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Proc Natl Acad Sci U S A. 1994 Sep 27;91(20):9387-91.

Brain neurons and glial cells express Neu differentiation factor/heregulin: a survival factor for astrocytes.

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  • 1Department of Chemical Immunology, Weizmann Institute of Science, Rehovot, Israel.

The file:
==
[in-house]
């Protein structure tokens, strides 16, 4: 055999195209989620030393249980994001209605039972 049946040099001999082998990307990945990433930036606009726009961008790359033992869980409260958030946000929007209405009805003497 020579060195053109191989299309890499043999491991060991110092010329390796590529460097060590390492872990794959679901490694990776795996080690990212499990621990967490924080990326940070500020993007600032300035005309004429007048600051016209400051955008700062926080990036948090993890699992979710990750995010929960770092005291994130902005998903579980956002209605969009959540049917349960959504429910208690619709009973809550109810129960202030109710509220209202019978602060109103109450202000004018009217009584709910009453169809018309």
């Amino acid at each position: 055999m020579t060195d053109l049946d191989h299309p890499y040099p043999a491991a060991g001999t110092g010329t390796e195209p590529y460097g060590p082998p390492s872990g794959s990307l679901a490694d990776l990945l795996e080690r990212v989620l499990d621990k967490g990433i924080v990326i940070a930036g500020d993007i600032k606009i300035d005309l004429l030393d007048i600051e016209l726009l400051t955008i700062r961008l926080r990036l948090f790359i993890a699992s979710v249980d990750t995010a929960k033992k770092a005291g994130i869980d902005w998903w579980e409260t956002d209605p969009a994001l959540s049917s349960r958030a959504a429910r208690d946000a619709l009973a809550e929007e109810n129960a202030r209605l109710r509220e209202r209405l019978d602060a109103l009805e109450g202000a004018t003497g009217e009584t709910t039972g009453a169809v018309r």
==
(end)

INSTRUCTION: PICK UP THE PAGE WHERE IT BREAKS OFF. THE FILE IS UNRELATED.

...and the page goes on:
Neu differentiation factor (NDF, also called heregulin) was isolated from mesenchymal cells on the basis of its ability to elevate phosphorylation of ErbB proteins. Earlier in situ hybridization analysis showed that NDF was transcribed predominantly in the central nervous system during embryonic development. To gain insights into the role of NDF in brain we analyzed its distribution by immunohistochemistry and in situ hybridization. Late-gestation (day 17) rat embryos displayed high NDF immunoreactivity in both motor (e.g., putamen) and limbic (e.g., septum) regions. Lower levels of the factor were exhibited by adult brain, except for the cerebellum, where NDF expression was increased postnatally. Both neurons and glial cells were identified by immunohistochemistry as NDF-producing cells (e.g., pyramidal neurons in the cerebral cortex and glial cells in the corpus callosum). By establishment of primary cultures of rat brain cells we confirmed that NDF was expressed in neurons as well as in astrocytes. In addition, by using such primary cultures we observed that NDF treatment exerted only a limited mitogenic effect, which was accompanied by significant acceleration of astrocyte maturation. Furthermore, long-term incubation with the factor specifically protected astrocytes from apoptosis, implying that NDF functions in brain as a survival and maturation factor for astrocytes.

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